Taylor | Kelly

Rory Kelly is an actor, writer and filmmaker based in Melbourne. He has been involved in numerous films and stage productions, including the stage production of War Horse. Recently, Rory won the Green Room Best Male Actor Award for his eponymous role in Red Stitch Actors’ Theatre’s stage production Trevor.

Rory also co-runs a photography business Taylor | Kelly with his partner, photographer Isobel Taylor-Rodgers (Issy). Red Magpie interviewed the pair in their studio about the headshots and portraiture they offer for emerging artists, and talk to Rory about acting and writing.

Is acting something you’ve always wanted to get into?

No, I always wanted to be a film director; acting is something I fell into by accident. I was waiting for a friend outside the Street Theatre in Canberra when director (and ex-head of acting from WAAPA) Ross McGregor ran out of the theatre and said to me ‘hey, I’m casting this new play and I haven’t got this actor yet, you look like you would be perfect, do you want to come and audition for it?’ Five minutes later, I was on stage with him and a recent grad from WAAPA, who was playing Shakespeare in the show.

Ross suggested that I wasn’t terrible at acting and that I should have a go at it, but I was fairly adamant that I wanted to be a film director. Ross convinced me by saying that the only way you can be a decent film director is if you know how to work with actors, and to do that you’ve got to know how they work, and so he suggested I go and study acting anyway. So he kind of Jedi-mind tricked me.

So, I went and studied acting at VCA, moved down to Melbourne back in 2009 and studied for three years there. The program is intense; that was a pretty gnarly couple of years.

Did you find the transition from study to working as an actor smooth?

I think I had an easier time than most. At the end of 2011, I auditioned for Red Stitch down in Windsor. They run a program for graduate actors where you get to be a full member of the company for a year, and they decided to take me on. I was doing that straight out of drama school, but then halfway through that year I got a job touring with War Horse, and Red Stitch very graciously let me run away to do that.

Since then, I’ve gone back and worked with Red Stitch on numerous productions such as Jumpers for Goal Posts, Trevor and recently, Rules for Living.

In your words, tell us briefly what Trevor is about.

Trevor is about a chimpanzee called Trevor who is being raised in middle America by a woman, as essentially her son. It’s about their relationship. The woman’s husband is no longer in the picture, and we don’t necessarily know why. But Trevor, as the chimpanzee, isn’t depicted as a chimpanzee. Like, there’s no costume or anything like that, it’s just an actor on stage. He can speak perfect English, and all of the humans can speak perfect English, but nobody can understand each other.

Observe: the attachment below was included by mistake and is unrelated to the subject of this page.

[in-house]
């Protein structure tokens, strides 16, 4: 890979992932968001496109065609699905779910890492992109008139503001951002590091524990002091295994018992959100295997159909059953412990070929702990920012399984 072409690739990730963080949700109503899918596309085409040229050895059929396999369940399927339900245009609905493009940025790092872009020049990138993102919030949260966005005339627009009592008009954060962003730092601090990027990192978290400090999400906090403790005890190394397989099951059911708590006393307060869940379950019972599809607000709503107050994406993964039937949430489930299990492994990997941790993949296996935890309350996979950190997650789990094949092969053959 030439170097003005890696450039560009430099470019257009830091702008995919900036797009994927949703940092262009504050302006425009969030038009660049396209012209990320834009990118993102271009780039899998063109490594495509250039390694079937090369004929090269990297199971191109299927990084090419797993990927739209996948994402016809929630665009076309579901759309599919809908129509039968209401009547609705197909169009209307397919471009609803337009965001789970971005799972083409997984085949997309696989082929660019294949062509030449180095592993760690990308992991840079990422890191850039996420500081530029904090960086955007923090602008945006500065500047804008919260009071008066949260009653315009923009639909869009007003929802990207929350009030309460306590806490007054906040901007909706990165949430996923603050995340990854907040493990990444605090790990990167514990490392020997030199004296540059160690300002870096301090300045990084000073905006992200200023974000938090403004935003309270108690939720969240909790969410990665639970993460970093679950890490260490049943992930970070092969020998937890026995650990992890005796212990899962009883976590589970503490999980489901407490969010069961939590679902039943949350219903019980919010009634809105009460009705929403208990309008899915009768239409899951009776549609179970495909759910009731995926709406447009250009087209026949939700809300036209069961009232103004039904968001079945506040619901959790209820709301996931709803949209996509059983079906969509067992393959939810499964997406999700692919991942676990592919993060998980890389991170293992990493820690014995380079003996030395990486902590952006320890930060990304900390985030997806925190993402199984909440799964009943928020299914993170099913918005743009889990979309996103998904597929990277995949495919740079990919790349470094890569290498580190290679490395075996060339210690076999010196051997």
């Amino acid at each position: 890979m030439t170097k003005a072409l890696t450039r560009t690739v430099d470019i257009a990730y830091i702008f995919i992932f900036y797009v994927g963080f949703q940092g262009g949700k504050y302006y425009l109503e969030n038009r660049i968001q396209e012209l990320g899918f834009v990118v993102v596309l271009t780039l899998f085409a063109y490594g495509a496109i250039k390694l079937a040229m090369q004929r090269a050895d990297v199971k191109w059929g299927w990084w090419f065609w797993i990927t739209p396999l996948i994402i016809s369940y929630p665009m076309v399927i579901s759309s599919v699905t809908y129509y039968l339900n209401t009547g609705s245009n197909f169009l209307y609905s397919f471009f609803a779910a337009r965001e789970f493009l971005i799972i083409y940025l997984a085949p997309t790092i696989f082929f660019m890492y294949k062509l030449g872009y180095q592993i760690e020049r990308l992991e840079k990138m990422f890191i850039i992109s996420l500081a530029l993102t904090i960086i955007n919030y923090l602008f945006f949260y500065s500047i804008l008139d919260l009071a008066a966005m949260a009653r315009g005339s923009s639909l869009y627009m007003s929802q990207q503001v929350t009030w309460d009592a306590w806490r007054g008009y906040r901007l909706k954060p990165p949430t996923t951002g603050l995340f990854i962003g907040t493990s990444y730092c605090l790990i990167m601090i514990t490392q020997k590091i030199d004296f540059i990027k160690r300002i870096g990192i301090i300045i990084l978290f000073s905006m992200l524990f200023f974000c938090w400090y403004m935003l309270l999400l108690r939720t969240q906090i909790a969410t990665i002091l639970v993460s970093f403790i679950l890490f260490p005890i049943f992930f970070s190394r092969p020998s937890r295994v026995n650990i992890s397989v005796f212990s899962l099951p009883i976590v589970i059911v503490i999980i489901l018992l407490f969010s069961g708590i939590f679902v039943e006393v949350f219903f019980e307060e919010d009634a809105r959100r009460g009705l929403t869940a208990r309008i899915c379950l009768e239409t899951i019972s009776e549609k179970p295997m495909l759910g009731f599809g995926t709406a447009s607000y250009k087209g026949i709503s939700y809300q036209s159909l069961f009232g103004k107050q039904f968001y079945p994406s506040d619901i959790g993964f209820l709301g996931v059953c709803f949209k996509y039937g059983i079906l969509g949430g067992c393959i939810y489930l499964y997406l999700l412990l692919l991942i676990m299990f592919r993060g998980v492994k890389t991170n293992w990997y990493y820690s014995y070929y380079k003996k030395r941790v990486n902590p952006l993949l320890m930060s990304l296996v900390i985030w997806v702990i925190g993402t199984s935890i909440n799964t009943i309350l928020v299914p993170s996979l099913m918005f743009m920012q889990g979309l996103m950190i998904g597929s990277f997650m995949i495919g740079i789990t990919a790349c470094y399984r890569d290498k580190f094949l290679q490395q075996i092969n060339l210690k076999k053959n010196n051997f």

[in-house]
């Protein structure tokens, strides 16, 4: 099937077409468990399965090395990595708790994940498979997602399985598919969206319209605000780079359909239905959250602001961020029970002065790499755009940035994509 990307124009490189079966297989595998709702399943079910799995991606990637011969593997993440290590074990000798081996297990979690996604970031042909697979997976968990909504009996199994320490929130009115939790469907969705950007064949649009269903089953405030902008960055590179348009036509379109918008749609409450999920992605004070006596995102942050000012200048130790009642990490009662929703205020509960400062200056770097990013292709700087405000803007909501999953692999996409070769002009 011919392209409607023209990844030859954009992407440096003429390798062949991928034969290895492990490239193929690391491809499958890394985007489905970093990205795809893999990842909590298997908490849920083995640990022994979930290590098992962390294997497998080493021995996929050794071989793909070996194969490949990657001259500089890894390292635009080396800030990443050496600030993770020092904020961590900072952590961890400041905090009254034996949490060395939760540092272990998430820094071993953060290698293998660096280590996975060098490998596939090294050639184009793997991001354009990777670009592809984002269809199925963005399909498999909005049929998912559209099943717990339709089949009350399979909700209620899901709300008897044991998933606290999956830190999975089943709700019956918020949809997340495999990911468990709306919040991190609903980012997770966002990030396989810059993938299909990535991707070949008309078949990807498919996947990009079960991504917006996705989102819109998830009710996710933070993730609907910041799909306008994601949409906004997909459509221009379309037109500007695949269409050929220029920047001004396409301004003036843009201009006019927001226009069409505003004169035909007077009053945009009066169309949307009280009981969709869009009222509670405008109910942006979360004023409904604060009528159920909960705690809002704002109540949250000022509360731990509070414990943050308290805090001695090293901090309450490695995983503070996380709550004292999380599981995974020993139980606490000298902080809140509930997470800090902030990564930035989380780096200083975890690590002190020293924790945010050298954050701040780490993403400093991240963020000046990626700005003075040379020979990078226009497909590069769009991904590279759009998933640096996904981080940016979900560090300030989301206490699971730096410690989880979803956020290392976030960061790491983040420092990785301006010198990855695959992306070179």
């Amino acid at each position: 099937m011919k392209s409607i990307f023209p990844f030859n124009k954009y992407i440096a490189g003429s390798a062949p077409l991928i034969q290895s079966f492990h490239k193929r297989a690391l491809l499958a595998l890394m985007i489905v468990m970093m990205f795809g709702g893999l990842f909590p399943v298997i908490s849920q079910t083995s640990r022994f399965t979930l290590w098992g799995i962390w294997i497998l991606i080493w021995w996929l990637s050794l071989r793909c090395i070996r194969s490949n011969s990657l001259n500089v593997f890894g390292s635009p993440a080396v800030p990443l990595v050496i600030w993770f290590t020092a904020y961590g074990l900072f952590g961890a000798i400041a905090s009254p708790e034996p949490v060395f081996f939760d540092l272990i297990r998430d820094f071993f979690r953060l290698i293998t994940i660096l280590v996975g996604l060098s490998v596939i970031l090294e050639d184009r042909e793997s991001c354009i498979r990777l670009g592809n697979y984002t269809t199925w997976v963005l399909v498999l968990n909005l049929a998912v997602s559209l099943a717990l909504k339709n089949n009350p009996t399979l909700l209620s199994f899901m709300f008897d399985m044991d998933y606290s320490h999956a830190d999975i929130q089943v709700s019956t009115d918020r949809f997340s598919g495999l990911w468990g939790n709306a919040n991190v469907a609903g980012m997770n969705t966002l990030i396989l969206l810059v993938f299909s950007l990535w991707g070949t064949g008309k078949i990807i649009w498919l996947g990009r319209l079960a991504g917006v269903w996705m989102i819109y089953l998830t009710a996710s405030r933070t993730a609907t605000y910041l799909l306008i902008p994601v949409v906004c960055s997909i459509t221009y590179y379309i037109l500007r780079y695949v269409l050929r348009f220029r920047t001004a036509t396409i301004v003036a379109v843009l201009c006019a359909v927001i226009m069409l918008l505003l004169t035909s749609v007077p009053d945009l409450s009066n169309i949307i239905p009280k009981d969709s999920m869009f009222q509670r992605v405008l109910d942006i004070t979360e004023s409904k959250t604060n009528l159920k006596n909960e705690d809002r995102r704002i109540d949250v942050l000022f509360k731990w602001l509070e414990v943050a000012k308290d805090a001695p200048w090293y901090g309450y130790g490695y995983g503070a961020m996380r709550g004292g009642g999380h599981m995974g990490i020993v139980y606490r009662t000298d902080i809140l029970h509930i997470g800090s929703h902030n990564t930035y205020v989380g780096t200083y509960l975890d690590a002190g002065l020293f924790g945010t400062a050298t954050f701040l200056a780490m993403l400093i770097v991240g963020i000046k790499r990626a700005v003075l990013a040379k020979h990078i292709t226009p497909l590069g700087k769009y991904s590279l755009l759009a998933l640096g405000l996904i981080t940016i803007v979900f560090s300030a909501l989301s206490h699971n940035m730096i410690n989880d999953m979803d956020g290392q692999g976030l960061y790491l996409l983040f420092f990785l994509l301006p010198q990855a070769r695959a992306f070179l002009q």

It’s watching where communication breakdown ends up running into problems in relation to family, life, friends, life and dreams. The structure of the show is lifted from the Arthur Miller classic, Death of a Salesman. So even though it’s about a chimpanzee, Trevor is about how fundamental and delicate that communication is.

How did you prepare yourself for the role?

I had a wonderful movement teacher when I was at VCA and she did a lot of animal work with us. It’s observation, and then you break down the physical traits of whether it’s a person or an animal or a creature or whatever. Trevor is ‘full chimp’. So there’s a bit of the turned-in feet, the poked-out butt and knuckle dragging. I also had a bit of a cheat because my whole family have very dextrous toes.

When acting, you get taught to listen and respond to what people are saying to you, but in this case, when your character doesn’t understand anything that anyone says to them, you have to ignore that training. So, somebody would be mid-sentence about something that’s really important, and instead of engaging, I’d just walk off.

What do you think Trevor is trying to say about fame? Is the underlying message something you can relate to, as an actor?

I think about Trevor’s final speech all the time, which is basically him going: ‘I did everything that was asked of me, I thought there was some kind of reward.’ We’re taught that, in pretty much 99% of the professions that are out there, you can be a celebrity. If you’re going to be a chef, you’ll be a celebrity chef; if you’re a scientist, you’ll be the guy that goes on every single one of the talk shows around the world.

There’s this idea that, if you are that perfect version, you can become famous. I think that the idea of being famous and being in the limelight was really the American Dream, but I think it resonates a lot in Australia as well, particularly for the past couple of generations.

The problem is that, there’s a saturation point of the amount of entertainment that people are able to take in and the amount that is out there. For me it’s fairly confronting, because, the reality of trying to be an actor is that you can work as hard as you like, and you can do everything right, and you can do everything that people ask of you, you can make your own work, you can bring everything to the table, and maybe nothing will happen. It might. But there’s just as much chance that nothing will. That’s very confronting.